Man of sorrows, with His stripes I am healed
In spirit, mind and body, for I am
Quickened and cleansed by the blood of the Lamb.

Isaiah 53 also brings to mind the reality of the covenant that God made with the Children of Israel so expressed in Exodus 15:26:

And said, If thou wilt diligently hearken to the voice of the Lord thy God, and wilt do that which is right in his sight, and wilt give ear to his commandments, and keep all his statutes, I will put none of these diseases upon thee, which I have brought upon the Egyptians: for I am the Lord that healeth thee.

This verse was the inspiration behind the Don Moen song of worship: “I am the Lord that healeth thee,” a most appropriate way to close today’s entry:

I am healed

April 11, 2015

1-Peter-2--24

The Verse of the Day for April 11, 2015 is found in 1 Peter 2:24 (New Living Translation):

He personally carried our sins in his body on the cross so that we can be dead to sin and live for what is right. By his wounds you are healed.

The rendering of this verse in the New Living Translation brought to mind the providential intersection of two recent events when Good Friday and the beginning of Passover occurred on the same day a week ago, April 3, 2015.

I recall an experience that took place when a particular Good Friday coincided with the start of Passover 17 years ago. At that time I participated in Holy Communion at our church on Good Friday, and although I had received the Lord’s Supper on countless occasions prior, that particular experience inspired a poem which alluded to the verse from 1 Peter 2:24 which is a variation on Isaiah 53:5

But he was wounded for our transgressions, he was bruised for our iniquities: the chastisement of our peace was upon him; and with his stripes we are healed.

Taking It Personally

Isaiah 53

 

Cursed with a curse, He was hung on a tree.

The suffering servant bartered for a price,

Battered and bruised for my iniquity.

Behold the Lamb, unblemished sacrifice,

Offered once, Jesus Christ, my Passover.

Afflicted, stricken, smitten that God should

Freely pour out His mercy, moreover,

Lay on Him the chastisement of my peace.

From His side flowed water and sinless blood,

A new covenant established that I might cease

From dead works by a new and living way.

God’s good pleasure no longer concealed

But memorialized this solemn day.

Man of sorrows, with His stripes I am healed

In spirit, mind and body, for I am

Quickened and cleansed by the blood of the Lamb.

April 15, 1998

Passover

The Verse of the Day for April 1, 2015 also brings to mind the reality of the covenant that God made with the Children of Israel so expressed in Exodus 15:26:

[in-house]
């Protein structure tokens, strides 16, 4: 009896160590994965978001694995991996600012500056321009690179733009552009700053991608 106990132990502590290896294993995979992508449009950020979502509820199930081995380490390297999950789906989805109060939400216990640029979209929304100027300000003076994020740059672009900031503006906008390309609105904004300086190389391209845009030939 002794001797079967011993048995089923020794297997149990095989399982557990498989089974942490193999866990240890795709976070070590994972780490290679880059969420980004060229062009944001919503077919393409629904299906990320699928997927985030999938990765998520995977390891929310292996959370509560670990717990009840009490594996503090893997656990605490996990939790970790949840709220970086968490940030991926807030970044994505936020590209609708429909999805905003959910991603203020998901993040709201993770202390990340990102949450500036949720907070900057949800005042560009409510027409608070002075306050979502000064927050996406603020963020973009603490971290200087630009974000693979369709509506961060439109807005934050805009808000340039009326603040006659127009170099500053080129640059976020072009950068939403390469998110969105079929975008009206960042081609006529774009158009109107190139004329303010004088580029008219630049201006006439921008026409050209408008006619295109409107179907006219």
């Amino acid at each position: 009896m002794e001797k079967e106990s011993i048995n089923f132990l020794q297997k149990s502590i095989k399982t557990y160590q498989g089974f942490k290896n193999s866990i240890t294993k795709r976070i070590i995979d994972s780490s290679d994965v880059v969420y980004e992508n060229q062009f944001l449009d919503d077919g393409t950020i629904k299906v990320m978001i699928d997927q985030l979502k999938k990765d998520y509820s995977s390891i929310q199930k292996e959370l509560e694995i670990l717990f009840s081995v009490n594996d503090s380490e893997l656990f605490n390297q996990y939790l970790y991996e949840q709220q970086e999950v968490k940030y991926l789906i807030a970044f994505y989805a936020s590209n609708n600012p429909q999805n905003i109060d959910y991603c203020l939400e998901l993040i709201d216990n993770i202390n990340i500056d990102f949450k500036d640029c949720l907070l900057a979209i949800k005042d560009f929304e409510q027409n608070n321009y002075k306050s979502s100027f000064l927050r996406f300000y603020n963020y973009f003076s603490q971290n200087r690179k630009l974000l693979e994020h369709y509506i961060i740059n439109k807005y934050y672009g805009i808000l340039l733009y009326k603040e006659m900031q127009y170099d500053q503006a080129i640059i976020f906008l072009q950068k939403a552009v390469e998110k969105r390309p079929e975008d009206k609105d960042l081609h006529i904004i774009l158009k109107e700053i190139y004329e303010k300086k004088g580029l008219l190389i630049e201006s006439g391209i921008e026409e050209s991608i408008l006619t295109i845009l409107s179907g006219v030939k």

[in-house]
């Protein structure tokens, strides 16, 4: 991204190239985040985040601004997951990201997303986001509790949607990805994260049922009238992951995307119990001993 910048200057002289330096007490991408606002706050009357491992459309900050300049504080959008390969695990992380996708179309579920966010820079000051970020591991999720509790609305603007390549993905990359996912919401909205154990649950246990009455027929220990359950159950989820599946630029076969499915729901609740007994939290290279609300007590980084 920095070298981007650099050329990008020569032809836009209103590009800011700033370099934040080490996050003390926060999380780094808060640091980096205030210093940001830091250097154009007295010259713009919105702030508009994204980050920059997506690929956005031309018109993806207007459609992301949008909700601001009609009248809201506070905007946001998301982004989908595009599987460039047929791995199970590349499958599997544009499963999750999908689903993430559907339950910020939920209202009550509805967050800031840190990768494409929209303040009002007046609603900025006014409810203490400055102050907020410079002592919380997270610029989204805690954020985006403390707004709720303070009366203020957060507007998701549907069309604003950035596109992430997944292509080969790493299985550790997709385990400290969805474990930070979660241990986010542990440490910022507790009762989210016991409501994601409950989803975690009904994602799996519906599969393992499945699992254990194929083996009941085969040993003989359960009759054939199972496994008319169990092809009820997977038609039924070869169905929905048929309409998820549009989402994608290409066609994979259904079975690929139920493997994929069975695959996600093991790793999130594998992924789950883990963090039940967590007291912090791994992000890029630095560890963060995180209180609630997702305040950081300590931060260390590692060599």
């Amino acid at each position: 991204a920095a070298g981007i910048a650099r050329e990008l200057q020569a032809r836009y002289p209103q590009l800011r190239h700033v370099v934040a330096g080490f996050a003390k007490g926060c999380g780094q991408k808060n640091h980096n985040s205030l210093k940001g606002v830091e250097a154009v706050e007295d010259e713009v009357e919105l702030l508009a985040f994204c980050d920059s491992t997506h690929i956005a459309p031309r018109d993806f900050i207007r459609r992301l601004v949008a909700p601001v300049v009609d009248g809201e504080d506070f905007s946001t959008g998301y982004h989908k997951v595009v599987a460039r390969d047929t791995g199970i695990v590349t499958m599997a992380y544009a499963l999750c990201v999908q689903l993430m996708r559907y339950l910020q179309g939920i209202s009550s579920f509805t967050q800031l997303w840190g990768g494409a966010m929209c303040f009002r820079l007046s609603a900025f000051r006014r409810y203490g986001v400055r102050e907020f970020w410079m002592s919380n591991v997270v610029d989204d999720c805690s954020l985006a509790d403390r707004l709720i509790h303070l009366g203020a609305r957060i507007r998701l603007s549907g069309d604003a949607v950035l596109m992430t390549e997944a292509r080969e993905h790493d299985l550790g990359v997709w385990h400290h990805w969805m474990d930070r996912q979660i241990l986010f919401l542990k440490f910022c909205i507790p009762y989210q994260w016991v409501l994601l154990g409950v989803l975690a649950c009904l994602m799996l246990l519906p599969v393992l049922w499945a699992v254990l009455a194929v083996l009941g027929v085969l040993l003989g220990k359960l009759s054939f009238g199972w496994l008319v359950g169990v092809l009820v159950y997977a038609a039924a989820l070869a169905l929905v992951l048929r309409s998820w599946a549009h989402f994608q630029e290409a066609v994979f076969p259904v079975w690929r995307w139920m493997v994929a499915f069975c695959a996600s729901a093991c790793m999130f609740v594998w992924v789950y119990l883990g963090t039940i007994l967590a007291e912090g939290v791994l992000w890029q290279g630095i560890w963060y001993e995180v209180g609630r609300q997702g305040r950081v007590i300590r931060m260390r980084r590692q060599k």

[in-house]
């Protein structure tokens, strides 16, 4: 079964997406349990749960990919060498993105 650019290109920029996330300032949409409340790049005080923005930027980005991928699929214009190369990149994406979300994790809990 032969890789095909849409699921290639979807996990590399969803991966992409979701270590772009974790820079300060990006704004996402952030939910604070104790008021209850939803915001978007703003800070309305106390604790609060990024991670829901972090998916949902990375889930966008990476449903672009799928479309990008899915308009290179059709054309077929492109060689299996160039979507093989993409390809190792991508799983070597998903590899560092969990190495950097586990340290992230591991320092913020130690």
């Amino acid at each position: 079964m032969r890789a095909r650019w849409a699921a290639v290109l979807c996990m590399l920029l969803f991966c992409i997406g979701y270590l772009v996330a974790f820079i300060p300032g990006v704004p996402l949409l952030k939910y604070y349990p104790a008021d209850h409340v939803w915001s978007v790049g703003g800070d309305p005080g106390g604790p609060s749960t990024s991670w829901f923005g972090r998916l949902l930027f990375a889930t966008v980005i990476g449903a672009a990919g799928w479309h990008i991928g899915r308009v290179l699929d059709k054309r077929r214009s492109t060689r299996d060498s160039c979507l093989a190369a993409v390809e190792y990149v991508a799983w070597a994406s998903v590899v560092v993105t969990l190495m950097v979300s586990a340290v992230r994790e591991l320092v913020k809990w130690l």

And said, If thou wilt diligently hearken to the voice of the Lord thy God, and wilt do that which is right in his sight, and wilt give ear to his commandments, and keep all his statutes, I will put none of these diseases upon thee, which I have brought upon the Egyptians: for I am the Lord that healeth thee.

This verse was the inspiration behind the Don Moen song of worship: “I am the Lord that healeth thee.”

The closing three lines of the poem “Taking it Personally” include the phrase “I am. . .” which brings to mind a powerful life-changing message heard years ago related to our identity, as revealed in the Word of God. At the end of the message the minister encouraged the congregation to make a list of qualities or attributes that the Bible declares us to be. I personalized the assignment and composed a list of metaphors which opened with the phrase “I am. . . ”

I AM says “I am” and all that I AM says “I am”

“I am. . .”

I am light, the light of the world, sent forth to shine.

I am salt, the salt of the earth, full of savor.

I am alive in Christ; eternal life is mine.

I am blessed: in the midst of famine is favor.

I am trusting in the Lord; I am not afraid.

I am made whole in Christ; by His stripes I am healed.

I am so fearfully and wonderfully made.

I am redeemed, and by the Spirit I am sealed.

I am a sweet savor, a living sacrifice.

I am ever before Him, always on His mind

I am clothed in righteousness, bought with a price.

I am His beloved, the one He runs to find.

I am cleansed and made whole by the blood of the Lamb.

I am, by the grace of God, what He says I am.

Another Don Moen song “Jesus, You are My Healer” proclaims this truth: “By his stripes I am healed.”

The Verse of Day and the music of Don Moen remind me of who I am in light of the sacrifice of Jesus Christ, and I am healed.

By his stripes I am healed

April 11, 2014

1 Peter 2_24The Verse of the Day for April 11, 2014 also brings to mind the reality of the covenant that God made with the Children of Israel expressed in Exodus 15:26:

And said, If thou wilt diligently hearken to the voice of the Lord thy God, and wilt do that which is right in his sight, and wilt give ear to his commandments, and keep all his statutes, I will put none of these diseases upon thee, which I have brought upon the Egyptians: for I am the Lord that healeth thee.

This verse was the inspiration behind the Don Moen song of worship: “I am the God that healeth thee.”

In this season we are approaching the celebration of the resurrection of Jesus Christ. As we move toward the week prior to Good Friday, I recall an experience that occurred when a particular Good Friday coincided with the start of Passover. At that time I participated in Holy Communion at our church on Good Friday, and although I had received the Lord’s Supper on countless occasions prior, that particular experience inspired a poem in which I alluded to the verse from 1 Peter 2:24 which is a variation on Isaiah 53:5